Surviving (barely) the first dentist visit
A child’s first dental visit can be a scary thing, full of fear and anxiety. So far though, I’m two for two. My four- and six-year-old were champs the first time around. They did everything they were asked. But I was destined not to complete the trifecta.Posted — Updated
A child’s first dental visit can be a scary thing, full of fear and anxiety. So far though, I’m two for two. My four- and six-year-old were champs the first time around. They did everything they were asked. But I was destined not to complete the trifecta.
My youngest, Carys, turns three this month. So I scheduled her first checkup to coincide with my son’s appointment. The thought was he would offer some sibling support. Caiden was up first. He was great. He walked right into the exam room and hopped up into the chair. I was still in the waiting room trying to pry Carys’ fingers from the doorknob.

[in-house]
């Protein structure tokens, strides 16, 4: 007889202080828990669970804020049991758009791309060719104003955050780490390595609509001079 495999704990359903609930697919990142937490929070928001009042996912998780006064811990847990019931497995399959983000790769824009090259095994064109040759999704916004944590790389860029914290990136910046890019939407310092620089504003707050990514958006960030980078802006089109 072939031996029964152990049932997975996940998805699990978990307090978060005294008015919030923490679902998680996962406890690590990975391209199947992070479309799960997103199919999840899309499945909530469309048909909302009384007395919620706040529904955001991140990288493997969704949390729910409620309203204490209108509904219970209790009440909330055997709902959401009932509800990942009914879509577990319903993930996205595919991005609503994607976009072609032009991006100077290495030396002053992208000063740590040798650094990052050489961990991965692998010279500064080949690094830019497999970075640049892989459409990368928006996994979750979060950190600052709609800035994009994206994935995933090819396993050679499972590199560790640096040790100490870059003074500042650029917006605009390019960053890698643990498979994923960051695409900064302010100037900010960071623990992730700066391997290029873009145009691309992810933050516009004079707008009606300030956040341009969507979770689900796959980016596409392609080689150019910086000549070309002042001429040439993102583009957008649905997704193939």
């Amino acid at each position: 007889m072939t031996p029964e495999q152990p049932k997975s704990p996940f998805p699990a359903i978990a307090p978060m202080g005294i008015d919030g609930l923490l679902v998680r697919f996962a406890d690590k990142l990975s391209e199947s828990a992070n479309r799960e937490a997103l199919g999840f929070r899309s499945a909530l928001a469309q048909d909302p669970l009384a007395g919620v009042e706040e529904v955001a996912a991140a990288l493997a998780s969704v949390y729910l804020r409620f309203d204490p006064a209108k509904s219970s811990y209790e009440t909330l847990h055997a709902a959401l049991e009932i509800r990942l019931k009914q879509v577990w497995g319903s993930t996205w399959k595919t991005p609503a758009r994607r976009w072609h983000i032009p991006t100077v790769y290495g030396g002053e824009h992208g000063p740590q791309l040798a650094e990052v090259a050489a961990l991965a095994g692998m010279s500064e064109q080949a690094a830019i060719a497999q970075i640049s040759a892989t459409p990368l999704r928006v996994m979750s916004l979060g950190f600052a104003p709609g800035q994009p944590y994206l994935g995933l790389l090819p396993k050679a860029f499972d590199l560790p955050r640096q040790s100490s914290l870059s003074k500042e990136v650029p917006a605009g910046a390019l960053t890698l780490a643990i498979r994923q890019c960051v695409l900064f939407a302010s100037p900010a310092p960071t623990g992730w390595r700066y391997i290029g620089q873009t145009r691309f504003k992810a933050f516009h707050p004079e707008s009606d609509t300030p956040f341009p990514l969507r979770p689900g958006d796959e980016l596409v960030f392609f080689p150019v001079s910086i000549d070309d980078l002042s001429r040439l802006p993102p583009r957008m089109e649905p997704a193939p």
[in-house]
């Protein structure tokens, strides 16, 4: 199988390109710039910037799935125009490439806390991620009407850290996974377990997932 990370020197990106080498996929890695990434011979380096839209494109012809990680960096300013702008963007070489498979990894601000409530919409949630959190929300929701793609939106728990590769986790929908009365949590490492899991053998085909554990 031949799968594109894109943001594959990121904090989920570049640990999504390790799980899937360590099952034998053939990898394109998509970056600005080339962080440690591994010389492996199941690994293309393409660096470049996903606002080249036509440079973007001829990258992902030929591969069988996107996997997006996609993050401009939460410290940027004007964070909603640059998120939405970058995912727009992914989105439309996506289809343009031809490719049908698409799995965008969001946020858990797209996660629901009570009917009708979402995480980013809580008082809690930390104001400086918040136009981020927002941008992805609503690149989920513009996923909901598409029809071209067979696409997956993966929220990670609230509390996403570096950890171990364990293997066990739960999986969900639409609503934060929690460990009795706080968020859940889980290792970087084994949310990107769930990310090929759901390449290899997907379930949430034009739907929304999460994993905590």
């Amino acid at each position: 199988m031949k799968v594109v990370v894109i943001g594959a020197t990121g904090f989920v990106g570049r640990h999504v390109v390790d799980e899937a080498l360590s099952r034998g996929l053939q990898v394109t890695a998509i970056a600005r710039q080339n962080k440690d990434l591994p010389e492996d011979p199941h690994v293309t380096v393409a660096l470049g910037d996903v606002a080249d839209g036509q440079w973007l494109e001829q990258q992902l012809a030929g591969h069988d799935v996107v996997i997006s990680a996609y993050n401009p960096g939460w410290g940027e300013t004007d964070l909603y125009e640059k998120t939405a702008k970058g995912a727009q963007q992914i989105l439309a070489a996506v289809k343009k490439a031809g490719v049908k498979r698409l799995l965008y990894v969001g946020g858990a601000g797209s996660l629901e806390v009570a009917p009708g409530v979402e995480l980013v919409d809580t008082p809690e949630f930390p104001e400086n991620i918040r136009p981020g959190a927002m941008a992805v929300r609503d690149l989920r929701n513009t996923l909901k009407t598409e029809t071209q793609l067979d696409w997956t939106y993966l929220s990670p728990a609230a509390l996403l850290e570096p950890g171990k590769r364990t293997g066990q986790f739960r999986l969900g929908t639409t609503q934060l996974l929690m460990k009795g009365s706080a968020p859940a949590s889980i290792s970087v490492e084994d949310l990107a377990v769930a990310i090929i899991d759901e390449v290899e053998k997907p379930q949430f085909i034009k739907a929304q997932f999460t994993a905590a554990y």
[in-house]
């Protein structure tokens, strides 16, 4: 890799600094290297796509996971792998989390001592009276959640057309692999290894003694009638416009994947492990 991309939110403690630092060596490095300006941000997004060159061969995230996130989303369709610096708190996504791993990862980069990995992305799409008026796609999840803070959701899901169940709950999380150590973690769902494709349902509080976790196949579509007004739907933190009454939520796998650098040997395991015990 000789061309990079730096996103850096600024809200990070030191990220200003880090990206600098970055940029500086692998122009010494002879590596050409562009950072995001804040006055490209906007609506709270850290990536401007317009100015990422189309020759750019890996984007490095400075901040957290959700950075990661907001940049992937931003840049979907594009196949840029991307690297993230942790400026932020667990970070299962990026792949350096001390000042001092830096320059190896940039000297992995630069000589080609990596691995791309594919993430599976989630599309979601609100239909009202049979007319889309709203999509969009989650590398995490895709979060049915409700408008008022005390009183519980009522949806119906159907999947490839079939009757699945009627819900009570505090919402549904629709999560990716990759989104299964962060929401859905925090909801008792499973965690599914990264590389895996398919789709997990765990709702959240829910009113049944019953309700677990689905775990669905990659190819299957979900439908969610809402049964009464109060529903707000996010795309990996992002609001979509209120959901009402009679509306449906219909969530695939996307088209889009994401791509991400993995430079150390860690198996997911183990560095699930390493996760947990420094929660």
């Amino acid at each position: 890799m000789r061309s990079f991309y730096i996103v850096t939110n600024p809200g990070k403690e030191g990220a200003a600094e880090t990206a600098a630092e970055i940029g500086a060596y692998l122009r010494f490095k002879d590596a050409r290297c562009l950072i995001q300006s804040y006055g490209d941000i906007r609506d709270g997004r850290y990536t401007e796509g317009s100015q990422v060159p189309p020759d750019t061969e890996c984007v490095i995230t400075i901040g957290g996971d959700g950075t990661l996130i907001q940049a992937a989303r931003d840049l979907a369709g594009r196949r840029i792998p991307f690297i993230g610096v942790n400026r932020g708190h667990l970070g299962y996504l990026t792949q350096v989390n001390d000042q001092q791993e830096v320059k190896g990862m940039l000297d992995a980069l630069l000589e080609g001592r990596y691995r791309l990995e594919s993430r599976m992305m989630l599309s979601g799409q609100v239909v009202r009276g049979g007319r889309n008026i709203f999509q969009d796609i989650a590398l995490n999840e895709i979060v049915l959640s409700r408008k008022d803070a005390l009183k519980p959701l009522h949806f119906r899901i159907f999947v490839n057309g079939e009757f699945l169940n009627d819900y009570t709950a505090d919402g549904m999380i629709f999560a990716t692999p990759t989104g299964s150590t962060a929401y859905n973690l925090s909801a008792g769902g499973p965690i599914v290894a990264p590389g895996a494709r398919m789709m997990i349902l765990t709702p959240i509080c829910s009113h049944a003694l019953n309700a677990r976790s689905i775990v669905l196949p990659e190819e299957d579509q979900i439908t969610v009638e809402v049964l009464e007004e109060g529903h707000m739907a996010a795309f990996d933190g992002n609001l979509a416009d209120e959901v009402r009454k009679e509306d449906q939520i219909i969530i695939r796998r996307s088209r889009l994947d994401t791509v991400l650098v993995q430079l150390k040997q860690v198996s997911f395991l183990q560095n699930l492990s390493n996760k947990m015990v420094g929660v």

After finally getting her loose we went to the exam room to watch Caiden. He breezed right through his cleaning and x-rays.
Carys, meantime, stayed just outside the room, chanting, “I don’t want to go to the dentist.” Sometimes it was a bit loud, sometimes under her breath and sometimes in a staccato cadence. “I don’t WANT to GO to the DENTIST”. Everyone in the office knew what was going on.
When Caiden was finished he jumped off the chair and said, “OK cry baby, it’s your turn!” Gee, thanks for the help big brother.
Carys refused to get in the chair. She ran down the hall, sobbing that she didn’t want to do it. I heard snickers from every room that I passed. Her escape attempt failed and I got her back to the room.
But it wasn’t over.
She wouldn’t sit in the chair by herself, with Caiden or even with me. Tears were rolling down her cheeks as she protested loudly. I thought it was over at this point, but somehow I managed to get her on my lap to watch a video of two dogs getting a checkup.
That calmed her down enough to allow Paula to brush her teeth a little and paint on a fluoride treatment. She was sitting straight up, stiff as a board the whole time. By the time we left, the other patients were begging for the drill.